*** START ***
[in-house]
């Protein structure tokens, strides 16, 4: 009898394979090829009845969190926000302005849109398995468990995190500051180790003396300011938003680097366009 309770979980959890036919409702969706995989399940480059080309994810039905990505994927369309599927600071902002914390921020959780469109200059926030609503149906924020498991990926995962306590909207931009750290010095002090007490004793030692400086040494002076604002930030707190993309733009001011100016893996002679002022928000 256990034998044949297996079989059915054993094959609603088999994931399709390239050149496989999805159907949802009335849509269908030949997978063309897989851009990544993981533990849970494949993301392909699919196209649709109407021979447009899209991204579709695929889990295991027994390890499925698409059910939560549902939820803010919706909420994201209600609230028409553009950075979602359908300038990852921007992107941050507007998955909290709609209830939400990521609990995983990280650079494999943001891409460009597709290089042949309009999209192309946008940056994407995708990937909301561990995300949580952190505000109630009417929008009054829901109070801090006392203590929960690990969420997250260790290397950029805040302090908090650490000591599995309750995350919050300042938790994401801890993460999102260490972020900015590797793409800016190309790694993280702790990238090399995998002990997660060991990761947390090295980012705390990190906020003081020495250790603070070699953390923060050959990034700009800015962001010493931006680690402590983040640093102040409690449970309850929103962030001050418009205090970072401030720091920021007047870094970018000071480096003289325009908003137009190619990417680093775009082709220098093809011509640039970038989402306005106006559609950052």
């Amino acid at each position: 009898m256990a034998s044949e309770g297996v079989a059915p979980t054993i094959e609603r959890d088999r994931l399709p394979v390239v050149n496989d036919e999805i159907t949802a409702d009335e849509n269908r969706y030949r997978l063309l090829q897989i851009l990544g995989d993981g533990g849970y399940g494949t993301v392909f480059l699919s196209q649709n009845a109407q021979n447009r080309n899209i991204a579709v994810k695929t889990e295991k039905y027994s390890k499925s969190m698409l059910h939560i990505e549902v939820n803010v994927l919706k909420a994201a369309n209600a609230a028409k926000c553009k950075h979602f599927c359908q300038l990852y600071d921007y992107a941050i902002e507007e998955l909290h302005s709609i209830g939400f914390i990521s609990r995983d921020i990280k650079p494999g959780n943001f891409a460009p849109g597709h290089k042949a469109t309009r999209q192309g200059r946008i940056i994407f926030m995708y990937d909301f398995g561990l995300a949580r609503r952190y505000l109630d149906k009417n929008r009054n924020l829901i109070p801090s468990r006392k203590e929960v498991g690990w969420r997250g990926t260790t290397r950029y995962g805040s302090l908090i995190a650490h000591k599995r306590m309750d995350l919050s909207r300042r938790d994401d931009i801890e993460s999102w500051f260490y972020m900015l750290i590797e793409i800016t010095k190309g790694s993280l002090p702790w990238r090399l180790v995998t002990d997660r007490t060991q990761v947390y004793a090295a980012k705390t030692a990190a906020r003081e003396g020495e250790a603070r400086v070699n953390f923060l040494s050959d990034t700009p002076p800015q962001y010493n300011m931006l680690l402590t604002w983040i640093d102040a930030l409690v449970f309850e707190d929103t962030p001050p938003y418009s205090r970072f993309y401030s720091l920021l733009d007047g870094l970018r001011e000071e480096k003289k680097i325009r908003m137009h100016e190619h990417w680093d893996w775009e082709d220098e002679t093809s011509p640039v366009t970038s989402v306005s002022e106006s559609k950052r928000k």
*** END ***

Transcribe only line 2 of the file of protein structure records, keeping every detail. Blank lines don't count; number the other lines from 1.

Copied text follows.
């Protein structure tokens, strides 16, 4: 009898394979090829009845969190926000302005849109398995468990995190500051180790003396300011938003680097366009 309770979980959890036919409702969706995989399940480059080309994810039905990505994927369309599927600071902002914390921020959780469109200059926030609503149906924020498991990926995962306590909207931009750290010095002090007490004793030692400086040494002076604002930030707190993309733009001011100016893996002679002022928000 256990034998044949297996079989059915054993094959609603088999994931399709390239050149496989999805159907949802009335849509269908030949997978063309897989851009990544993981533990849970494949993301392909699919196209649709109407021979447009899209991204579709695929889990295991027994390890499925698409059910939560549902939820803010919706909420994201209600609230028409553009950075979602359908300038990852921007992107941050507007998955909290709609209830939400990521609990995983990280650079494999943001891409460009597709290089042949309009999209192309946008940056994407995708990937909301561990995300949580952190505000109630009417929008009054829901109070801090006392203590929960690990969420997250260790290397950029805040302090908090650490000591599995309750995350919050300042938790994401801890993460999102260490972020900015590797793409800016190309790694993280702790990238090399995998002990997660060991990761947390090295980012705390990190906020003081020495250790603070070699953390923060050959990034700009800015962001010493931006680690402590983040640093102040409690449970309850929103962030001050418009205090970072401030720091920021007047870094970018000071480096003289325009908003137009190619990417680093775009082709220098093809011509640039970038989402306005106006559609950052």